Why YouTube Creators Want You to Boycott YouTube

The #YoutubeWalkout movement is hoping to get YouTube to remove a controversial provision from their terms of service

Photo by: Szabo Viktor / Unsplash

There is corruption in the government, the Middle East is in turmoil, and YouTube creators are mad at YouTube.

Any day you choose to read that sentence, all of those statements will continue to be true. And in a lot of cases the anger at YouTube is unjustified or misguided. Their algorithm is way too complicated to expect an easy fix. Conservatives who shout about bias and censorship because of demonetized videos are ignoring the equal weight of demonetization across the political spectrum. And while copyright strikes are often frivolous and harmful, that is fraught legal territory that YouTube can't be expected to navigate perfectly—though hopefully they're working to improve. But the YouTube Walkout this week is different, because in the latest issue there's not a lot of room to give YouTube the benefit of the doubt. In this case, they definitely suck.

About a month ago YouTube updated their terms of service to include, among other things, a clause stipulating that if your channel was deemed "no longer commercially viable," they could "terminate your access or your Google account's access to all or part of the service." The absurdly vague terms involved have been interpreted in any number of ways, any one of which could reflect YouTube's actual intent. Are they setting things up to delete Neo-Nazi accounts and channels devoted to traumatizing children? Or the collected crust of weird pseudo-p*rn living in their loopholes? Or are they preparing to oust creators who make their money through Patreon and your 12-year-old cousin who makes Pokemon-unboxing videos?

The truth is, it doesn't really matter what their intentions are. The language is so vague that they can decide to turn it against anyone they want to down the road. Maybe next week there will be a purge of white supremacists, but the week after Youtube could use this clause to delete accounts that are critical of the government, or accounts that are critical of Youtube itself.

Considering the number of legitimate, hard-working creators whose livelihoods are tied to their YouTube accounts, it's no wonder there's been a backlash. That's why you might not see so many new videos this week, particularly from YouTubers with a political bent. Creators are participating in a Youtube walkout from December 10-13. And they're asking you to participate by staying off the site until this weekend. If enough of us can stave off our Youtube addiction by just opening a book—or, you know, Vimeo, Dailymotion, Veoh, Twitch…—we may be able to push YouTube to treat their creators better and maintain the openness that we love about their platform.

So please—just until Saturday—stay off YouTube.


Who Is Nine-Year-Old Drumming Sensation Nandi Bushell?

The little prodigy is blowing our minds with her covers.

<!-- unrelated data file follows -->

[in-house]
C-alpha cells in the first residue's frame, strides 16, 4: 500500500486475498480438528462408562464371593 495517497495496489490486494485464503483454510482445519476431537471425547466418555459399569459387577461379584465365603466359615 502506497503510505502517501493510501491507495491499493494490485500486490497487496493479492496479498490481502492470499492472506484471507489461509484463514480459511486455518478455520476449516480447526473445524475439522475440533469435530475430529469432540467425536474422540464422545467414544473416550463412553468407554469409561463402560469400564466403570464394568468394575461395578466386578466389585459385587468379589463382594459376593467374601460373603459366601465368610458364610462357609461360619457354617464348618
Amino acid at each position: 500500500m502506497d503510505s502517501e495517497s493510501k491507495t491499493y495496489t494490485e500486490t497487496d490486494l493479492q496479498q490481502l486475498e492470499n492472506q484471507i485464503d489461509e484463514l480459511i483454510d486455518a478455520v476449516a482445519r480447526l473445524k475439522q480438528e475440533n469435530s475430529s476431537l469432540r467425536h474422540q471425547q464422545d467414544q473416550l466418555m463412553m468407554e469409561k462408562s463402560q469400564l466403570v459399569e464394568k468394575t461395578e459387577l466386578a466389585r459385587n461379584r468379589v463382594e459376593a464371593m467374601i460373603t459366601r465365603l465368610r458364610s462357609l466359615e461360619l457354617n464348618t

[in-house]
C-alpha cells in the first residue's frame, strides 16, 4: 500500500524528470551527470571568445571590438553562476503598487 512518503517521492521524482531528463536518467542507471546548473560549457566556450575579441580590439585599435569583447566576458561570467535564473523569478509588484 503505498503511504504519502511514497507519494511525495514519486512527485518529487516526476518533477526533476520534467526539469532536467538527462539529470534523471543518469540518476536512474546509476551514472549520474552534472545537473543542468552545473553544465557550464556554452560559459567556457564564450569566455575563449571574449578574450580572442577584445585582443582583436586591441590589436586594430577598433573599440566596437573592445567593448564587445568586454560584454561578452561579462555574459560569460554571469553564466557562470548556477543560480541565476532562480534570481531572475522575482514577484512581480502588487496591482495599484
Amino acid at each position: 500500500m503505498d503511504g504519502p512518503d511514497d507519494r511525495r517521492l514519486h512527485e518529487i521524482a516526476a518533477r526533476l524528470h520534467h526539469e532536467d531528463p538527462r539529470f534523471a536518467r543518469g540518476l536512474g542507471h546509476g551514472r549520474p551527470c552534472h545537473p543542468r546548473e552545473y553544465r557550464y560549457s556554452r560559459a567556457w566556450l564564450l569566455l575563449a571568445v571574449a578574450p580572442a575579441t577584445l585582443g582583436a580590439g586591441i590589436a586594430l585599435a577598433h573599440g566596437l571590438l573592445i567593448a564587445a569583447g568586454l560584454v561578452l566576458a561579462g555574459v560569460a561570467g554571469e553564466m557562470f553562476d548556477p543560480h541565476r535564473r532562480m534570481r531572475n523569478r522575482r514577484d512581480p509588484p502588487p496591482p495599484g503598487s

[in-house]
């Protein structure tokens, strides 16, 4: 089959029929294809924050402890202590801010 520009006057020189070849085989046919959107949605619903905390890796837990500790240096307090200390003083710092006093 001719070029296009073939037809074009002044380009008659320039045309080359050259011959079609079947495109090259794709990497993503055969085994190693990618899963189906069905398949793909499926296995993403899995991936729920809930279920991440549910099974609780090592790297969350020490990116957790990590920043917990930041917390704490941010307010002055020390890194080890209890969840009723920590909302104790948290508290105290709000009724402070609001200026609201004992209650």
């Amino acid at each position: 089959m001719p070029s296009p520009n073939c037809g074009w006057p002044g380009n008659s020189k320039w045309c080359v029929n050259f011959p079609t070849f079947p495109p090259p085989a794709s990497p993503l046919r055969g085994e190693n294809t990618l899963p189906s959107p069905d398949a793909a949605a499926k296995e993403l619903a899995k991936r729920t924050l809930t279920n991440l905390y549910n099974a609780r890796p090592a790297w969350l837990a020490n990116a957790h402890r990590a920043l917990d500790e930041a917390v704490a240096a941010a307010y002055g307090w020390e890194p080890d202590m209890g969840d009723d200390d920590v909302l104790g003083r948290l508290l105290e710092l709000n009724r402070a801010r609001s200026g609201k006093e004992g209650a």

Nandi Bushnell

If you're at all in tune with the music side of Twitter, you've likely come across a video of this girl's cover of Nirvana's "In Bloom."

This is Nandi Bushell, a tiny 9-year-old rock extraordinaire. According to her social media run by her parents, she lives in Ipswich, England, a riverside town about 65 miles northeast of London. "I can jam to Nirvana In Bloom all day," Bushell wrote along with the clip. "Nirvana are in my top 5 bands so far. I just found out Dave [Grohl] also played with Jack Black in Tenacious D, Foo Fighters and Queens of the Stone Age!!!! The film school of rock is the best film in the world." (My favorite part of the caption is that she specifies "top 5 bands so far"—she's plenty aware of how young she is and how much she's yet to discover.) Her chops give Grohl a run for his money as she thrashes along perfectly on beat. She gives the track her own twist with ferocious screams and facial expressions, proving that she's not only adorable, but already way more badass than we'll ever be. Even with her immense talent, the highlight of the video might be her beaming smile at the end: the face of a kid who's simply having a blast.

And people are having a blast watching. Bushell posted the video on Monday, November 11; by Friday afternoon, it amassed almost eight million views, almost 50 thousand favorites, and over 10 thousand retweets, not to mention countless responses cheering her on. "In Bloom" might've gained Bushell wider attention on Twitter, but this isn't her first rodeo. She's also very active on Instagram, where she's covered anything from "Chop Suey" by System of a Down to Prince's "Kiss" and Billie Eilish's recent No. 1 hit "bad guy." She's been posting these covers since she was six, and her videos have caught the attention of Zildjian and Vic Firth—cymbal and drumstick brands, respectively—who have each sent her shiny new gear so she can keep rocking out. The pros are catching on to her gift, too: within the last year, she's performed with Lenny Kravitz, hung out with Roots drummer Questlove, and her videos have been shared by Rage Against the Machine's Tom Morello and the Red Hot Chili Peppers' Flea, just to name a few. Most recently, she was featured in a Christmas commercial for British retailer Argos and is taking up guitar, too.

Basically, there's no reason not to be obsessed with Bushell. We're so inspired by how much she's accomplished in her short nine years, and we can't wait to see where her drumming takes her next.